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Summer 2007 Volume 3 Issue 3

The Write Stuff

Summer 2007  Volume 3 Issue 3

The Possession Conundrum: What To Do When Words End With “S”

As I’ve mentioned before, grammar is full of gray areas; unlike math or science, in which A+B will always equal C, English language usage contains both exceptions to the rules and situations for which the explanation almost makes things more complex. Such is the case when it comes to denoting possession when words end in “s.”

I frequently get questions about this issue. I have always used an apostrophe alone (s’ rather than s’s), but I learned some rather surprising (and confusing) things after doing some research on the subject.

  • For singular nouns, there’s no “correct” way. “The Elements of Style” recommends using the ‘s, but other “experts” note that it’s better to leave out the extra s if using it results in clunky pronunciations. (Las Vegas’s famous strip versus Las Vegas’ famous strip–both are OK, but the latter is easier to say)
  • For plural nouns, an apostrophe alone works. To create possessives of words that have been pluralized by adding an s, it’s appropriate to merely add an apostrophe (the patients’ meals).
  • When in doubt, try to rewrite. If you’re confused about whether to use an apostrophe alone or add ‘s, try to reword the sentence so that’s not necessary. (our business’ tax returns or our business’s tax returns can be rewritten: the tax returns from our business)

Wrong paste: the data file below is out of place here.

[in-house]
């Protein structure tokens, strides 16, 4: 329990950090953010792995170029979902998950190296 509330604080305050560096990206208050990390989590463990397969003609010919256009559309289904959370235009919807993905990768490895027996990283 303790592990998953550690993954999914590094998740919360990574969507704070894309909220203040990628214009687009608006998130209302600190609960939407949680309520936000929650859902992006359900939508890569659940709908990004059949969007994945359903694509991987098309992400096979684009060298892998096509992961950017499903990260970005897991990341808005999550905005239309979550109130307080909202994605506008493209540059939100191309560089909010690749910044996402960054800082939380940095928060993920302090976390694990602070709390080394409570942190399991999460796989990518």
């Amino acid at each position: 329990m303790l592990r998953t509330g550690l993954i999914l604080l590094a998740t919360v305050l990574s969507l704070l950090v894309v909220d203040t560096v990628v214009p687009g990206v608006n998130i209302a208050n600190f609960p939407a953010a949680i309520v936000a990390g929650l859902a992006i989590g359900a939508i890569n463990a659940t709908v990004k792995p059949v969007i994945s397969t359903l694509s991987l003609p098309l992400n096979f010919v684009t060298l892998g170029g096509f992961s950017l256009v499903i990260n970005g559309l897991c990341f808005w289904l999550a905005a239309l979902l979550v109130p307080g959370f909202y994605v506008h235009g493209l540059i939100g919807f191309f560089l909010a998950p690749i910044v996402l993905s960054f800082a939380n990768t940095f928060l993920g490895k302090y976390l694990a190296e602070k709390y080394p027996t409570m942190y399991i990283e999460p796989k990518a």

• Be consistent. If you choose not to add the ‘s in instances when you must denote possession for a noun that ends in s, do so throughout your document. There’s nothing more confusing to readers than inconsistency.

Now that I’m re-reading what I just wrote, I’m wondering if I’ve muddied the waters with respect to this issue, rather than clearing things up. Unfortunately, this isn’t a black and white matter; if you take just one thing away from this, remember that writers have the luxury of discretion in some situations, including this one.

I hope your summer has gotten off to a wonderful start. Remember that if you need writing or editing support, I’m always ready to be of assistance!

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